Continue reading “Ye Olde Scribe and Maiden Millie’s: HOP – ING AROUND”
Reviewed by Ken Carman
Lift Bridge Brewery was at 1119 Lake Avenue, Ashtabula, OH 44004
Continue reading “From the Beer Bottle Collection: Lift Bridge”
Fish live in the water. Sam Calagione; master brewer at Dogfish, can be controversial. Statements of equal value.
I’ve met Sam. I’ve read more than a few of his rants. No matter what anyone thinks of his opinions about beer; and I admit I agree with most of his rants that I’ve read, we need brewers like Sam to keep speaking out… as much as we need those who defend brewing less extreme. Otherwise we might return to that mostly one style brewing hell we had, back when only pterosaurs drank beer; boring beer.
Yes, I am that old. I’ll skip all the drinking with Barney and Fred stories and the secret life their wives didn’t know about. I’ve typed too much already. Shhh!
Sam does a great job defending extreme brewing in this piece published in The Ale Street News. I did notice those who responded mostly used the overblown weapon used by those who unable to rationally defend their own opinions: the personal attack.
Variety is a good thing.
“In 2008 the U.S. beer industry grew 0.4 percent in barrels, the entire craft beer segment of our beer industry grew 5.8 percent. But according to the IRI study, the Ultra Premium segment of the craft category (where almost all imperial beers reside) grew 17.6 percent in 2008. Three times the growth rate of the Craft Economy segment.”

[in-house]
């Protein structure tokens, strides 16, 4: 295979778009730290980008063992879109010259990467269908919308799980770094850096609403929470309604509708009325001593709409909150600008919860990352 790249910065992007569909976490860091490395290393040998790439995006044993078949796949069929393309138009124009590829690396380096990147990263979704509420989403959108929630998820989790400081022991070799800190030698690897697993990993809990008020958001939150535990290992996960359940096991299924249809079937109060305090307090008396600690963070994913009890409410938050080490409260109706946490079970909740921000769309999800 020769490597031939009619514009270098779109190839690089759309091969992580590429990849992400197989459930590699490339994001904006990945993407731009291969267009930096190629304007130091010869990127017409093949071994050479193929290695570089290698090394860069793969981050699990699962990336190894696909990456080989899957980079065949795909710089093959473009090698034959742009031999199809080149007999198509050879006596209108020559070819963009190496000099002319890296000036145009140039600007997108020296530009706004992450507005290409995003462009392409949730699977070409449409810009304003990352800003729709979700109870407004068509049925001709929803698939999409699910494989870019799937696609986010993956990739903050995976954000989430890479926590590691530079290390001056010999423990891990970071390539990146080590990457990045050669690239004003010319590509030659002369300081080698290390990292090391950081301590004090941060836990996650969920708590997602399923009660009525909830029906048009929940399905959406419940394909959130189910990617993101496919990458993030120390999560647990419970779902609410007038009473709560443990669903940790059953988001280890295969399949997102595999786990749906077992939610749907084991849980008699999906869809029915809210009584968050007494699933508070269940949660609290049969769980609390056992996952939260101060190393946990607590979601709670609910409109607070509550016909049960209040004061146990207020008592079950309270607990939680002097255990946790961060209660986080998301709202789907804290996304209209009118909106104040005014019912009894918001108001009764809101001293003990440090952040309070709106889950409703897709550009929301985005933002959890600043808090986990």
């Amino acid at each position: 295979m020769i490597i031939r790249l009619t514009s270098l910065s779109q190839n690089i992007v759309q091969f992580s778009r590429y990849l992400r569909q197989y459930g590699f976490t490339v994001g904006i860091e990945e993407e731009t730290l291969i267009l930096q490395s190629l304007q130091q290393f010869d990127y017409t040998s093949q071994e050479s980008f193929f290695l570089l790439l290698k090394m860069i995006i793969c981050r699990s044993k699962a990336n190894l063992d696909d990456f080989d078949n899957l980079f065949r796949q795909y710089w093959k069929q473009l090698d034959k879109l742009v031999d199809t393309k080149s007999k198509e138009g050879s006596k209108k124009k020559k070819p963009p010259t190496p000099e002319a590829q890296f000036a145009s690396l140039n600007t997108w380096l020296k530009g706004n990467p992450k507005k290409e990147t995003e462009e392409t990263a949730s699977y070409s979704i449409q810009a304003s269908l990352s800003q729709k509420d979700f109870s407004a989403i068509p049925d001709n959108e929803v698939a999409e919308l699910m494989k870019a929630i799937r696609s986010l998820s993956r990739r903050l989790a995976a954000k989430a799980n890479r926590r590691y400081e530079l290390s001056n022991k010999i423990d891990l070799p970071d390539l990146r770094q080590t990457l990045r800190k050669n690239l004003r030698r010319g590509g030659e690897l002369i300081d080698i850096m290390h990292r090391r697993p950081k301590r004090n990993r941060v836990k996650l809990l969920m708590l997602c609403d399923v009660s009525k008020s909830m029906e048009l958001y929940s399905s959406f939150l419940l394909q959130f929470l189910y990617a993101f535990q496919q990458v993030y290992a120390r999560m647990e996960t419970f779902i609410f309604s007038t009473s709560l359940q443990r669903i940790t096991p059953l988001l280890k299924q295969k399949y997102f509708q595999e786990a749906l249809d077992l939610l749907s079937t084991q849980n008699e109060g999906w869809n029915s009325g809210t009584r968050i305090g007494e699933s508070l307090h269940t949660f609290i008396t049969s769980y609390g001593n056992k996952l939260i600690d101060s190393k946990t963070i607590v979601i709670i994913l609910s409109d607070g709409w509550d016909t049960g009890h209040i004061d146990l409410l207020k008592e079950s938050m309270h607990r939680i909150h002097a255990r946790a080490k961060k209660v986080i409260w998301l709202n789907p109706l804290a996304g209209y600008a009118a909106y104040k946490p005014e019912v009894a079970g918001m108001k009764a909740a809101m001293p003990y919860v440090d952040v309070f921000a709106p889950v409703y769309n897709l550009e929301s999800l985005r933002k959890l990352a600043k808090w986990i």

Two articles on the history of hops that miss a few important points. For instance: the various versions of ale are “beer.” The basic difference is the strain of yeast and where it ferments: top or bottom. There also was a time when the church also opposed beer without hops because aphrodisiacs and psychotropics were used for gruit. Hops can tend to make some people sleepy, so lessening the chance of sin was considered a favorable outcome; at least as far as the church was concerned.
Here are two articles on hops with excerpts. We’re also going to invite a Nashville “hops-spert” (as in “expert”) to add his comments and suggestions to the mix.
“Pliny (61-113 AD) discusses hops in his study of natural history. To the Romans, it was Lupus Salictartius, from the way they originally grew. As the ancients said, hops grew ‘wild among willows, like a wolf among sheep,’ hence the name Humulus Lupulus.”
“The hop has its place in folklore. Along with the animals who are supposed to receive the gift of speech late on Christmas Eve, the hop is supposed to turn green in the same night.”
“As with all change, there were sufficient English enthusiasts on both sides to keep the debate going for more than a century. Written testimony to the beastly nature of hopped beer and the equal evil of hopped ale is available in quantity. In 1424, hopes were condemned as an adulteration, and as late as 1651, hopped beer was described in John Taylor’s Ale Ale-vated into the Ale-titude as ‘a Dutch boorish liquor… a saucy intruder.'”